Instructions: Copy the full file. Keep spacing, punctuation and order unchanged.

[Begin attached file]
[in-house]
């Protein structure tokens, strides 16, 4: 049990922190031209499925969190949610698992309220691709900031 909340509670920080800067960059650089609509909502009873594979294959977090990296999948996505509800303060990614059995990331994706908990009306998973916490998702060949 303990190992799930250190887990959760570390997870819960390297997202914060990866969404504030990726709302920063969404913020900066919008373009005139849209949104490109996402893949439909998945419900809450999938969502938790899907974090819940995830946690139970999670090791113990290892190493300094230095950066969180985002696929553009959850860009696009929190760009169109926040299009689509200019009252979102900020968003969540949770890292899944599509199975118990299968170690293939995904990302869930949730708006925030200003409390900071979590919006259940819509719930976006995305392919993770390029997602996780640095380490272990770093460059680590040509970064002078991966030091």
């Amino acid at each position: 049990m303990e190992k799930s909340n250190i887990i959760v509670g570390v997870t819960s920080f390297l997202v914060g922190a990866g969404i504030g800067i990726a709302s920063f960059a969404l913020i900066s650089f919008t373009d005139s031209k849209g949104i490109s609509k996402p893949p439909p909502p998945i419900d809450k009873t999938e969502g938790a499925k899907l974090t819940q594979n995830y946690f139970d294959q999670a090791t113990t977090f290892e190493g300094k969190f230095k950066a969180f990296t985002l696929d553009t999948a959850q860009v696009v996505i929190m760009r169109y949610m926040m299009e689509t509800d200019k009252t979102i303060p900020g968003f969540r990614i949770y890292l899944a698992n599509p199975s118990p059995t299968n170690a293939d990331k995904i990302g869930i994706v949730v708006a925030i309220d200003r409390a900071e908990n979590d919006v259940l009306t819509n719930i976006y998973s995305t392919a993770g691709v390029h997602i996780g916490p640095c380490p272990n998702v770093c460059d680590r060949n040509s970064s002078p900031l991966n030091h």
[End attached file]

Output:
[in-house]
């Protein structure tokens, strides 16, 4: 049990922190031209499925969190949610698992309220691709900031 909340509670920080800067960059650089609509909502009873594979294959977090990296999948996505509800303060990614059995990331994706908990009306998973916490998702060949 303990190992799930250190887990959760570390997870819960390297997202914060990866969404504030990726709302920063969404913020900066919008373009005139849209949104490109996402893949439909998945419900809450999938969502938790899907974090819940995830946690139970999670090791113990290892190493300094230095950066969180985002696929553009959850860009696009929190760009169109926040299009689509200019009252979102900020968003969540949770890292899944599509199975118990299968170690293939995904990302869930949730708006925030200003409390900071979590919006259940819509719930976006995305392919993770390029997602996780640095380490272990770093460059680590040509970064002078991966030091």
């Amino acid at each position: 049990m303990e190992k799930s909340n250190i887990i959760v509670g570390v997870t819960s920080f390297l997202v914060g922190a990866g969404i504030g800067i990726a709302s920063f960059a969404l913020i900066s650089f919008t373009d005139s031209k849209g949104i490109s609509k996402p893949p439909p909502p998945i419900d809450k009873t999938e969502g938790a499925k899907l974090t819940q594979n995830y946690f139970d294959q999670a090791t113990t977090f290892e190493g300094k969190f230095k950066a969180f990296t985002l696929d553009t999948a959850q860009v696009v996505i929190m760009r169109y949610m926040m299009e689509t509800d200019k009252t979102i303060p900020g968003f969540r990614i949770y890292l899944a698992n599509p199975s118990p059995t299968n170690a293939d990331k995904i990302g869930i994706v949730v708006a925030i309220d200003r409390a900071e908990n979590d919006v259940l009306t819509n719930i976006y998973s995305t392919a993770g691709v390029h997602i996780g916490p640095c380490p272990n998702v770093c460059d680590r060949n040509s970064s002078p900031l991966n030091h």